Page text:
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Health and well-being factors associated with international business travel.
J Travel Med. 2010 Sep-Oct; 17(5):329-33.JT

Abstract

BACKGROUND

International travel by US business travelers is continuing to increase with the globalization of the economy. The objective of this study was to determine if the frequency and duration of international business travel is associated with differences in travelers' health and well-being. This study expands our limited knowledge of the impact of long-haul travel on healthy lifestyle choices and traveler's perceptions of their health and well-being.

METHODS

12,942 unique health risk appraisal (HRA) records of US employees of a multinational corporation were analyzed according to self-reported (objective and subjective) travel history and lifestyle habits.

RESULTS

Comparing 2,962 international travelers and 9,980 non-travelers, international business travel was significantly associated with a lower body mass index, lower blood pressure, excess alcohol consumption, sleep deprivation, and diminished confidence to keep up with the pace of work.

CONCLUSIONS

This study demonstrated both positive and negative associations on the health risks and well-being of a large sample of US-based international business travelers from an US multinational company. This study identifies targeted areas for pretrip screening and counseling to proactively address potential negative effects of travel and may assist in the design of corporate travel health and employee assistance programs.

Authors+Show Affiliations

Health, Safety & Performance Environmental Health & Safety, GlaxoSmithKline, Philadelphia, PA 19101, USA. Jdb681@gmail.comNo affiliation info availableNo affiliation info availableNo affiliation info available

Pub Type(s)

Journal Article

Language

eng

PubMed ID

20920054

Citation

Burkholder, Justin D., et al. "Health and Well-being Factors Associated With International Business Travel." Journal of Travel Medicine, vol. 17, no. 5, 2010, pp. 329-33.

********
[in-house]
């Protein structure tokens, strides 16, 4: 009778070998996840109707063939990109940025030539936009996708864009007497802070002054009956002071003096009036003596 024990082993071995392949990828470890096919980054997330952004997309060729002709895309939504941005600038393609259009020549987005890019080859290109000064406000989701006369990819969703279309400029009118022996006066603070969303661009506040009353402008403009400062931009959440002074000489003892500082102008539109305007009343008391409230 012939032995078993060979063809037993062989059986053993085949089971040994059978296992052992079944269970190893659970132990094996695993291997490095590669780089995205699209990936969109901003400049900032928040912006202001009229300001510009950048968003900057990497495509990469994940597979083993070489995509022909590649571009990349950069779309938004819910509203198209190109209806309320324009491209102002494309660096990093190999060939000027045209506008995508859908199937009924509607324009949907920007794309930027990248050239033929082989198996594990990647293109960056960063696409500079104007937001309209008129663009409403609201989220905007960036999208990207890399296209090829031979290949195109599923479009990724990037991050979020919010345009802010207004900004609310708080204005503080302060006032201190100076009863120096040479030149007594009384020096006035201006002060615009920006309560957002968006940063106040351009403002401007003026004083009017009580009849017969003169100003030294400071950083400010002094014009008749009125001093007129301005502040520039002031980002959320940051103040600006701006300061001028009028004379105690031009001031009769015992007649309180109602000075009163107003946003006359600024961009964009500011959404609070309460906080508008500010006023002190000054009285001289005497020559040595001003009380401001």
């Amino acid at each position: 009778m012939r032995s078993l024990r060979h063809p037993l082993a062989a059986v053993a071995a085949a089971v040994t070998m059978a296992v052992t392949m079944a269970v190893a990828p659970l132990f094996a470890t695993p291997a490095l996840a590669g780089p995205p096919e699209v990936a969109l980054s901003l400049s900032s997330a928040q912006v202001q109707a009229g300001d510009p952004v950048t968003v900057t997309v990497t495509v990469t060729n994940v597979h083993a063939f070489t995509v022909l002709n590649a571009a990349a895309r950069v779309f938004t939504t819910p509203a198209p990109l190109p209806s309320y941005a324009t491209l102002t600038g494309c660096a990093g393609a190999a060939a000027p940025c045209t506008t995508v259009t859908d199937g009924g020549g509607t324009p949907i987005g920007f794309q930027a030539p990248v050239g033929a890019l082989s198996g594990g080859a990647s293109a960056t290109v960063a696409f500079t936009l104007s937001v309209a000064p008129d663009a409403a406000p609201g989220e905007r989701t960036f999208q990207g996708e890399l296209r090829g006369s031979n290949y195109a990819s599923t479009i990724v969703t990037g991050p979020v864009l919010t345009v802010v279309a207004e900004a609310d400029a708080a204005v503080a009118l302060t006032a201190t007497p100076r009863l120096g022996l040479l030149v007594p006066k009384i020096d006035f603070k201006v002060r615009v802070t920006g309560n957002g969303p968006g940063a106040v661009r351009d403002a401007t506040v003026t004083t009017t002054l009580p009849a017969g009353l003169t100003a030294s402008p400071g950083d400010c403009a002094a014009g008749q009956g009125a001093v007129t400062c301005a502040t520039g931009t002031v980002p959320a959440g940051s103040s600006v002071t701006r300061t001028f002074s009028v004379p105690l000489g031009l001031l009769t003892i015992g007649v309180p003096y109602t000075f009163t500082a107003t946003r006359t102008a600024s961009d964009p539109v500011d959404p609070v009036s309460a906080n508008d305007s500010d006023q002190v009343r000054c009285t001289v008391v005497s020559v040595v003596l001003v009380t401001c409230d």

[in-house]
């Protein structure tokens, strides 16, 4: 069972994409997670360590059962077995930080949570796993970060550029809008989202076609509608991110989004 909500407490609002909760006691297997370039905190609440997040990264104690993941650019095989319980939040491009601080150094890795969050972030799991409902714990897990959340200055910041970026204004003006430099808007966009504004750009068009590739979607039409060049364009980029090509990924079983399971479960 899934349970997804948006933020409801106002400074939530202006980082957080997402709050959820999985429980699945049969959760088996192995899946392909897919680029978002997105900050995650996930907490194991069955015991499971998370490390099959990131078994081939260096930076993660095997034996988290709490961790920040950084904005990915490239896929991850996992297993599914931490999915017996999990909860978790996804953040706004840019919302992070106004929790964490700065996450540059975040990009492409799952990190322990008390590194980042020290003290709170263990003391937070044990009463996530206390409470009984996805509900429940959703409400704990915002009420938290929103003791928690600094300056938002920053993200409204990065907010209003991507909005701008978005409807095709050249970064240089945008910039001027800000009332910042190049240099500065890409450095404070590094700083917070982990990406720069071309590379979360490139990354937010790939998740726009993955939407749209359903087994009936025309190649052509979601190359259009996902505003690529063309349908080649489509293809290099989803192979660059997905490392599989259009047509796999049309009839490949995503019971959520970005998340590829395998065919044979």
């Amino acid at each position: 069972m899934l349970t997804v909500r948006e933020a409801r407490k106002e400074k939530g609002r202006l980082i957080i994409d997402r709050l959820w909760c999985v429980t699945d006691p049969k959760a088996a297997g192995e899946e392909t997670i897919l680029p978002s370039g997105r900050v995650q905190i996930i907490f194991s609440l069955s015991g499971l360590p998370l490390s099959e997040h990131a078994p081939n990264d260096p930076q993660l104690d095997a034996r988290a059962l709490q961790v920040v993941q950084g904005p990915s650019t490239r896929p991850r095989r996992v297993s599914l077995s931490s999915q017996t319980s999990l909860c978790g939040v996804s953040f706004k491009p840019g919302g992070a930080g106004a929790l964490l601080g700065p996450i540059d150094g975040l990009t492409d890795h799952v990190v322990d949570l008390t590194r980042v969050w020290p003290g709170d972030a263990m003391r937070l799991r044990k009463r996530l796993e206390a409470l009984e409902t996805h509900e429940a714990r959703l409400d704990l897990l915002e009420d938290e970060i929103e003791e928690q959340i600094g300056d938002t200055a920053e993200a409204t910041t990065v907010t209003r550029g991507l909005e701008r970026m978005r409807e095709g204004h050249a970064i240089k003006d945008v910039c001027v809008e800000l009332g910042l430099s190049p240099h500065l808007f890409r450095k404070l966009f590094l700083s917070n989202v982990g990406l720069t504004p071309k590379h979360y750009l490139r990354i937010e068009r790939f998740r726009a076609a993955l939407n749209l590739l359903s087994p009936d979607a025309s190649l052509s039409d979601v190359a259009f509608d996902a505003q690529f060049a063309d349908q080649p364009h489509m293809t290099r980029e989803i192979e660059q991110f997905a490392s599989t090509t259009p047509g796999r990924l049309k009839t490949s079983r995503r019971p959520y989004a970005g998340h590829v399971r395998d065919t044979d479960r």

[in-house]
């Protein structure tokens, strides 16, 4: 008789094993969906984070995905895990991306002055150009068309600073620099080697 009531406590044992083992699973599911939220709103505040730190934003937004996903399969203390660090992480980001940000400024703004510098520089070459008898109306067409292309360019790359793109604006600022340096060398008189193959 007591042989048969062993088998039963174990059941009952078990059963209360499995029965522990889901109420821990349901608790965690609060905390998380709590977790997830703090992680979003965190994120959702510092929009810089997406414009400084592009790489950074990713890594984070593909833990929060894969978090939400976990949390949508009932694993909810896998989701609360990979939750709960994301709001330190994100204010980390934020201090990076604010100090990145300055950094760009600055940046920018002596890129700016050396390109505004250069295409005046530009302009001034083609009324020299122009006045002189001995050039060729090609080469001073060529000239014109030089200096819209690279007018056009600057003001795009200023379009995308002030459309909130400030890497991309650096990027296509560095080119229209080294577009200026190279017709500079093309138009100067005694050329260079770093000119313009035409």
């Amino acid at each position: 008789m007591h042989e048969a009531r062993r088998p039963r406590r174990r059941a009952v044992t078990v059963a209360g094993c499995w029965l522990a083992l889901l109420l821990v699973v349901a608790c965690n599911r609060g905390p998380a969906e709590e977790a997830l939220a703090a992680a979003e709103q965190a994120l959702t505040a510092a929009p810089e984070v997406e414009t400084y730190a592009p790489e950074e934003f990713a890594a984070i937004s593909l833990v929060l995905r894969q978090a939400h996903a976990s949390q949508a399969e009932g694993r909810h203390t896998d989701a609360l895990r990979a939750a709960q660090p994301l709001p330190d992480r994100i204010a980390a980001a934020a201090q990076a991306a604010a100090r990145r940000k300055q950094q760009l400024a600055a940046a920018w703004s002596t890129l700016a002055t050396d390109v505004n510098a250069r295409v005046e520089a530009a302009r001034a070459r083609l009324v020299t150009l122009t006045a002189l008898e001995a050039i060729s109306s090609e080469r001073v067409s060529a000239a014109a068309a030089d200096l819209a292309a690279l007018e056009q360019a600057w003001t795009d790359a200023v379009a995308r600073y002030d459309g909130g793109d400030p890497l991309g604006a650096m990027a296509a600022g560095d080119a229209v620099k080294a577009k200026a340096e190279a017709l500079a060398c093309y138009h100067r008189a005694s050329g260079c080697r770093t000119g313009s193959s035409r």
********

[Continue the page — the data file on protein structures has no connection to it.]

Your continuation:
Burkholder JD, Joines R, Cunningham-Hill M, et al. Health and well-being factors associated with international business travel. J Travel Med. 2010;17(5):329-33.
Burkholder, J. D., Joines, R., Cunningham-Hill, M., & Xu, B. (2010). Health and well-being factors associated with international business travel. Journal of Travel Medicine, 17(5), 329-33. https://doi.org/10.1111/j.1708-8305.2010.00441.x
Burkholder JD, et al. Health and Well-being Factors Associated With International Business Travel. J Travel Med. 2010 Sep-Oct;17(5):329-33. PubMed PMID: 20920054.
* Article titles in AMA citation format should be in sentence-case
TY - JOUR T1 - Health and well-being factors associated with international business travel. AU - Burkholder,Justin D, AU - Joines,Ron, AU - Cunningham-Hill,Mark, AU - Xu,Baowei, PY - 2010/10/6/entrez PY - 2010/10/6/pubmed PY - 2011/1/22/medline SP - 329 EP - 33 JF - Journal of travel medicine JO - J Travel Med VL - 17 IS - 5 N2 - BACKGROUND: International travel by US business travelers is continuing to increase with the globalization of the economy. The objective of this study was to determine if the frequency and duration of international business travel is associated with differences in travelers' health and well-being. This study expands our limited knowledge of the impact of long-haul travel on healthy lifestyle choices and traveler's perceptions of their health and well-being. METHODS: 12,942 unique health risk appraisal (HRA) records of US employees of a multinational corporation were analyzed according to self-reported (objective and subjective) travel history and lifestyle habits. RESULTS: Comparing 2,962 international travelers and 9,980 non-travelers, international business travel was significantly associated with a lower body mass index, lower blood pressure, excess alcohol consumption, sleep deprivation, and diminished confidence to keep up with the pace of work. CONCLUSIONS: This study demonstrated both positive and negative associations on the health risks and well-being of a large sample of US-based international business travelers from an US multinational company. This study identifies targeted areas for pretrip screening and counseling to proactively address potential negative effects of travel and may assist in the design of corporate travel health and employee assistance programs. SN - 1708-8305 UR - https://www.unboundmedicine.com/medline/citation/20920054/Health_and_well_being_factors_associated_with_international_business_travel_ L2 - https://academic.oup.com/jtm/article-lookup/doi/10.1111/j.1708-8305.2010.00441.x DB - PRIME DP - Unbound Medicine ER -